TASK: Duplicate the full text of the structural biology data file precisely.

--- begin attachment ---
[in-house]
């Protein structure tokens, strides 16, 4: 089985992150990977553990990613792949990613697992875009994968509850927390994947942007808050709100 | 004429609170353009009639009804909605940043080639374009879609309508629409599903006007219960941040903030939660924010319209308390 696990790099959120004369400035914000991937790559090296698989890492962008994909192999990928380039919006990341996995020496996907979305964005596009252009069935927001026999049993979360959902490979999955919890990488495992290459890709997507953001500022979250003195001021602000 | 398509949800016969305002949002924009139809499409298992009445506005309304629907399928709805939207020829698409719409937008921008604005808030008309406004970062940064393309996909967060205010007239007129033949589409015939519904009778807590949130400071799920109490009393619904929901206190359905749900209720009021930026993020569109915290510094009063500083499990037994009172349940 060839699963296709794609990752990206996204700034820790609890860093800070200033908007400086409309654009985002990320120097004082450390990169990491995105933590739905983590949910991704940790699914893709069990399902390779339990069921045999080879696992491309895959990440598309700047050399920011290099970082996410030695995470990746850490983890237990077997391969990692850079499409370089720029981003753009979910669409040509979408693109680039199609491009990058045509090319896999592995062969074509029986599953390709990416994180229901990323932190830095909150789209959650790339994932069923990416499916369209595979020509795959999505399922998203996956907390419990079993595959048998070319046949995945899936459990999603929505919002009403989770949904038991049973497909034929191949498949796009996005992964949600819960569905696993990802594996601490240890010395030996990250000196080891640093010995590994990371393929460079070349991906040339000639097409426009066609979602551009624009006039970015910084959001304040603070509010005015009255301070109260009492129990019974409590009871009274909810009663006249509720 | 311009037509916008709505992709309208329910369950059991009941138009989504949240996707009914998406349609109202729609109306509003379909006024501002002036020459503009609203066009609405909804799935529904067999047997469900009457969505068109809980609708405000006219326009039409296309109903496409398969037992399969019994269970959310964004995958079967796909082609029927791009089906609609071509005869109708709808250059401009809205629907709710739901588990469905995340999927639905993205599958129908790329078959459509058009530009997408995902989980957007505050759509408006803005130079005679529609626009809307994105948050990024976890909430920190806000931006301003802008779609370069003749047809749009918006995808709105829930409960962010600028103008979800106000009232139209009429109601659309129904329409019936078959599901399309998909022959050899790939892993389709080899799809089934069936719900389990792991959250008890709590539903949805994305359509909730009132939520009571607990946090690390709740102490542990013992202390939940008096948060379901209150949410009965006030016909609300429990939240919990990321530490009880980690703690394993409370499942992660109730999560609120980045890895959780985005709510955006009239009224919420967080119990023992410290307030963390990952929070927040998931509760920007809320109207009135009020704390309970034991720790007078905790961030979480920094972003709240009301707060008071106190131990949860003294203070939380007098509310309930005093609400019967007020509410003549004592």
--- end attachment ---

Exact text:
[in-house]
């Protein structure tokens, strides 16, 4: 089985992150990977553990990613792949990613697992875009994968509850927390994947942007808050709100 | 004429609170353009009639009804909605940043080639374009879609309508629409599903006007219960941040903030939660924010319209308390 696990790099959120004369400035914000991937790559090296698989890492962008994909192999990928380039919006990341996995020496996907979305964005596009252009069935927001026999049993979360959902490979999955919890990488495992290459890709997507953001500022979250003195001021602000 | 398509949800016969305002949002924009139809499409298992009445506005309304629907399928709805939207020829698409719409937008921008604005808030008309406004970062940064393309996909967060205010007239007129033949589409015939519904009778807590949130400071799920109490009393619904929901206190359905749900209720009021930026993020569109915290510094009063500083499990037994009172349940 060839699963296709794609990752990206996204700034820790609890860093800070200033908007400086409309654009985002990320120097004082450390990169990491995105933590739905983590949910991704940790699914893709069990399902390779339990069921045999080879696992491309895959990440598309700047050399920011290099970082996410030695995470990746850490983890237990077997391969990692850079499409370089720029981003753009979910669409040509979408693109680039199609491009990058045509090319896999592995062969074509029986599953390709990416994180229901990323932190830095909150789209959650790339994932069923990416499916369209595979020509795959999505399922998203996956907390419990079993595959048998070319046949995945899936459990999603929505919002009403989770949904038991049973497909034929191949498949796009996005992964949600819960569905696993990802594996601490240890010395030996990250000196080891640093010995590994990371393929460079070349991906040339000639097409426009066609979602551009624009006039970015910084959001304040603070509010005015009255301070109260009492129990019974409590009871009274909810009663006249509720 | 311009037509916008709505992709309208329910369950059991009941138009989504949240996707009914998406349609109202729609109306509003379909006024501002002036020459503009609203066009609405909804799935529904067999047997469900009457969505068109809980609708405000006219326009039409296309109903496409398969037992399969019994269970959310964004995958079967796909082609029927791009089906609609071509005869109708709808250059401009809205629907709710739901588990469905995340999927639905993205599958129908790329078959459509058009530009997408995902989980957007505050759509408006803005130079005679529609626009809307994105948050990024976890909430920190806000931006301003802008779609370069003749047809749009918006995808709105829930409960962010600028103008979800106000009232139209009429109601659309129904329409019936078959599901399309998909022959050899790939892993389709080899799809089934069936719900389990792991959250008890709590539903949805994305359509909730009132939520009571607990946090690390709740102490542990013992202390939940008096948060379901209150949410009965006030016909609300429990939240919990990321530490009880980690703690394993409370499942992660109730999560609120980045890895959780985005709510955006009239009224919420967080119990023992410290307030963390990952929070927040998931509760920007809320109207009135009020704390309970034991720790007078905790961030979480920094972003709240009301707060008071106190131990949860003294203070939380007098509310309930005093609400019967007020509410003549004592």